Ten minutes later when the waitress brought out my order along with that of the man next to me, I noticed that we both had ordered the same meal. I awkwardly mumbled a comment about it, looking for a way to begin a conversation. But my voice, perhaps too quiet from nerves, got lost in a salvo of loudspeaker announcements. He hadn’t heard me. I went back to my book, resigned that I’d misread God’s cues.

The book I was reading explored the concept of abiding in the vine from John 15. The author used the notion of tree grafting to illustrate this abiding. After hours of client presentations on throbbing feet, my mind couldn’t absorb the words. I read and reread the same paragraph, but without comprehension. And then this prompt dropped into my mind: Ask the man sitting next to you to explain it.

Uh-oh, I thought.

As much as I wanted to hear from God, I knew that we humans sometimes mishear Him and mistake our mental wanderings for His voice. What should I do? Talk to the man and risk awkwardness and embarrassment? Or not talk to him and risk missing what might well be God’s answer to my prayer to meet with Him in this airport?

Well, at least I’ll never see this guy again, I thought. So I went for it.

“Sir, excuse me,” I said, much louder this time, almost shouting to compensate for my nerves.

He startled. “Yes?” he said, raising his eyebrows like the authoritative boss of a fresh college grad.

“Do you know anything about grafting?” I coughed out.

“What?” he asked.

Oh no. I had to say it again. This business exec didn’t even seem to know what the word meant.

“Grafting, sir. Do you know anything about grafting?”

My face was red hot.

“It’s funny you should ask,” he said. I noticed tears welling up in the corners of his eyes.

My heart started racing.

“I majored in agriculture in college and I minored in grafting. I run a farm equipment business but have gotten away from what I once loved.” Now I was sure I could actually hear my heart, not just feel the pounding.

He stretched back on his stool, took off his glasses, and rubbed his eyes. Then he enthusiastically explained the details of how the branch of one tree is grafted into another as if he were telling me a page-turning story. I showed him the paragraph in my book and asked him questions. He made it all so clear.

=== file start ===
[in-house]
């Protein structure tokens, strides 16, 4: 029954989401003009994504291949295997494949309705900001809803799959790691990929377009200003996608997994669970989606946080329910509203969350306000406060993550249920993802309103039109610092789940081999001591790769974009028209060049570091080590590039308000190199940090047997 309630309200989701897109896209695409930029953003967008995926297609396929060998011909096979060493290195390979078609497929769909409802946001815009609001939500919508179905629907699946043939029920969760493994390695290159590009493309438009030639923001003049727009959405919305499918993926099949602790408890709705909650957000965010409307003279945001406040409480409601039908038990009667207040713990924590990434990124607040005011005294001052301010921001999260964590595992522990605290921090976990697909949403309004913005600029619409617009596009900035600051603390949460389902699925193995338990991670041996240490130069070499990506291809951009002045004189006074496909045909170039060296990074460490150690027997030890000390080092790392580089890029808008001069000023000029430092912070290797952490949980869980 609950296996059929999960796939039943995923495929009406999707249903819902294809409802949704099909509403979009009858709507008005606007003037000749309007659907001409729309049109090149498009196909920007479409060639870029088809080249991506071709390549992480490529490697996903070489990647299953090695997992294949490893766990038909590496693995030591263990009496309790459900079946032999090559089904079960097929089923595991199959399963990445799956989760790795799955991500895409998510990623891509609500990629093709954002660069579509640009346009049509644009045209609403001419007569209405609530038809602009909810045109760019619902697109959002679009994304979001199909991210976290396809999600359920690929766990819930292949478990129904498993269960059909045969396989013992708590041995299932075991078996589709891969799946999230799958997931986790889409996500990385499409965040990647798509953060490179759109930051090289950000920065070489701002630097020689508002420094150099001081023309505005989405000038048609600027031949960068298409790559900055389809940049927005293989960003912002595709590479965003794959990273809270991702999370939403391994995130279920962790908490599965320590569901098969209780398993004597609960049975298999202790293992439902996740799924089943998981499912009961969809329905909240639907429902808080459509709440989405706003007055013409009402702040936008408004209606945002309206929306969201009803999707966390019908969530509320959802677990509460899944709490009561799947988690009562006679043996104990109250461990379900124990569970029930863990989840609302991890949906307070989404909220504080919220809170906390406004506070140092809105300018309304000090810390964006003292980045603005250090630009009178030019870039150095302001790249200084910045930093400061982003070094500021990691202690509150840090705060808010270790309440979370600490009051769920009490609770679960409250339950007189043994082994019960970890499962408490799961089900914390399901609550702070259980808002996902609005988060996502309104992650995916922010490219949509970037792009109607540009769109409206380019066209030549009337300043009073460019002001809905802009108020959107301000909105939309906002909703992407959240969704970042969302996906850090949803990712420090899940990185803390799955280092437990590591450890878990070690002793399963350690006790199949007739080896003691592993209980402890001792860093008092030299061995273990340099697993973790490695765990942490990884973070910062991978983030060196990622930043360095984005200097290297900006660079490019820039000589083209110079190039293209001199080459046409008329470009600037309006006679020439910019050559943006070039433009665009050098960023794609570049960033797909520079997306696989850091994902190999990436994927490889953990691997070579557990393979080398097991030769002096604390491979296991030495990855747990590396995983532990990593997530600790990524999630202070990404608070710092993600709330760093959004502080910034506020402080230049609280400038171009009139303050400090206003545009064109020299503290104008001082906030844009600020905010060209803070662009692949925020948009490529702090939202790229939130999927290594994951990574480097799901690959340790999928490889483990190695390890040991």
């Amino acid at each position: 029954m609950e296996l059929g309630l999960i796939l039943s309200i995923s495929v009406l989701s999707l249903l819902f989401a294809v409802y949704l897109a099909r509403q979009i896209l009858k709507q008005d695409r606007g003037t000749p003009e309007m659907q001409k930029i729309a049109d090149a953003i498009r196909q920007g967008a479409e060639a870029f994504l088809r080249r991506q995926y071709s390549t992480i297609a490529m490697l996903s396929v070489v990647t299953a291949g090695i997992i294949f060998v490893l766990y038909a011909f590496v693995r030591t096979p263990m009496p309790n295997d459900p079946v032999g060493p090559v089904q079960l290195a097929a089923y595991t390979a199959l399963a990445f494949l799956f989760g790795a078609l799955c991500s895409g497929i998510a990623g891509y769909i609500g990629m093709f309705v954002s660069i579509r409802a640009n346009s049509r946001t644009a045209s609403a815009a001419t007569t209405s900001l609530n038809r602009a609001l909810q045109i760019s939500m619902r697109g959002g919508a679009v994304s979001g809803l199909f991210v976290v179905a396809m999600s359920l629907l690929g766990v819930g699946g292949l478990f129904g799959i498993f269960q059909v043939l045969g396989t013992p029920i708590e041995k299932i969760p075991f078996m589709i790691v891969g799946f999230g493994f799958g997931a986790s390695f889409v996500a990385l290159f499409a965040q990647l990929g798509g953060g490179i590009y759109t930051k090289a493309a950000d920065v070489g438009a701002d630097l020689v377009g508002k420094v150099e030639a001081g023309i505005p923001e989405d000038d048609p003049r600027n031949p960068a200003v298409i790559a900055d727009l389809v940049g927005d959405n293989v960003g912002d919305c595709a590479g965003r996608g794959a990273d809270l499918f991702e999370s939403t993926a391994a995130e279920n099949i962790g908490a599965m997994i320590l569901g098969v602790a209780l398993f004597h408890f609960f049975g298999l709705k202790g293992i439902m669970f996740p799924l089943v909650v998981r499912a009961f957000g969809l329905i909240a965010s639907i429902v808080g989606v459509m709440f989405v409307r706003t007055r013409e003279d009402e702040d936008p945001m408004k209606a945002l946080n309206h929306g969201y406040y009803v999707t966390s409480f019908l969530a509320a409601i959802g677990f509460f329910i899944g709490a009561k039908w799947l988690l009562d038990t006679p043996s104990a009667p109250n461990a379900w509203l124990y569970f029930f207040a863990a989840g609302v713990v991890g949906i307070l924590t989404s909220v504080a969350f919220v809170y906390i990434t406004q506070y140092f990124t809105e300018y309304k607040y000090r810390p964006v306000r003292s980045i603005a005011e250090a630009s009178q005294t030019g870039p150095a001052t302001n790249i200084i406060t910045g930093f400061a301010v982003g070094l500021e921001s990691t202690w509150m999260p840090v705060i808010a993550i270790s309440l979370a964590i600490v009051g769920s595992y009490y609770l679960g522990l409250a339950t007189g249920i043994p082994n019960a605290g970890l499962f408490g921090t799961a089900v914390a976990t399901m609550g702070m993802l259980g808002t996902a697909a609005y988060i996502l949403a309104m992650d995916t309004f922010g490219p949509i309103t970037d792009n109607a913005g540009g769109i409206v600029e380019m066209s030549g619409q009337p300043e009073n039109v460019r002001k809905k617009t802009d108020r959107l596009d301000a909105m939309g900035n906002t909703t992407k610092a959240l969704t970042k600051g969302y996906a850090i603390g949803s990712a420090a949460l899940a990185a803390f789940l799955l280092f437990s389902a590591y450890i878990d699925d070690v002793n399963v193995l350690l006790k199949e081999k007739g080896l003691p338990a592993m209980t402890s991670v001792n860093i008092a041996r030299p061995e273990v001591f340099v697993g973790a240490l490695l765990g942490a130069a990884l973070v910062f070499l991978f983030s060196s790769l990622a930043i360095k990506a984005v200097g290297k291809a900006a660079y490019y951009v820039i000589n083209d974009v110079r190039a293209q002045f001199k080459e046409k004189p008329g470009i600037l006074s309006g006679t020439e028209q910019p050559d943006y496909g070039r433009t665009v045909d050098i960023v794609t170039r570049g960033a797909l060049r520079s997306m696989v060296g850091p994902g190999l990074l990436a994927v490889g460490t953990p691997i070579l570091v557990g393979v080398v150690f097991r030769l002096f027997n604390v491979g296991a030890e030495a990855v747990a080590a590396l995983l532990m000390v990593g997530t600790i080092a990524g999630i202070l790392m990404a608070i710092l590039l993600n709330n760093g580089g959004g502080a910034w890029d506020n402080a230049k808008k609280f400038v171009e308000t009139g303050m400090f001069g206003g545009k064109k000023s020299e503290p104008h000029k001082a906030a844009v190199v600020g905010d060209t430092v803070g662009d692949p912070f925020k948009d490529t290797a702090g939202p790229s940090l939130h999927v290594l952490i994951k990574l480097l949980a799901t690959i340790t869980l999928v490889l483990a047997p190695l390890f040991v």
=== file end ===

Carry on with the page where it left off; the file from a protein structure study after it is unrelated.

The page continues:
I’m not sure if I was more surprised that the prompt to talk to this man really was from God, or that God was personal enough to meet me at an airport barstool. Apparently, God was meeting this man too, right over his hamburger and French fries. He thanked me after our exchange as if he’d been reminded of his boyish love for trees and for grafting, a love that needed rediscovering.

Twelve years later, this conversation remains my most memorable business trip. Still. I can’t remember where I’d gone or even who I met with on that trip. I remember it only because I’d felt seen and heard by God.

God showed up when I was in my suit and heels, and He winked. We shared a secret. During those days of client presentations, excel spreadsheets, and conference calls, He was whispering, I want to meet with you, here. What I might once have considered a waste of time conversation with Him in the midst of a demanding day—became, instead, food for my hungry heart. It was a gift of hiddenness during a season when my work required me to be on during the workday.

God’s currency is communion—a relationship that grows, nearer still. A relationship that is cultivated when no one else is looking. A relationship accessed not just when we feel we need His help but at all the odd times that punctuate our agenda-driven days. A depth of relationship that feeds the recipient in the way that productivity and accomplishment just cannot.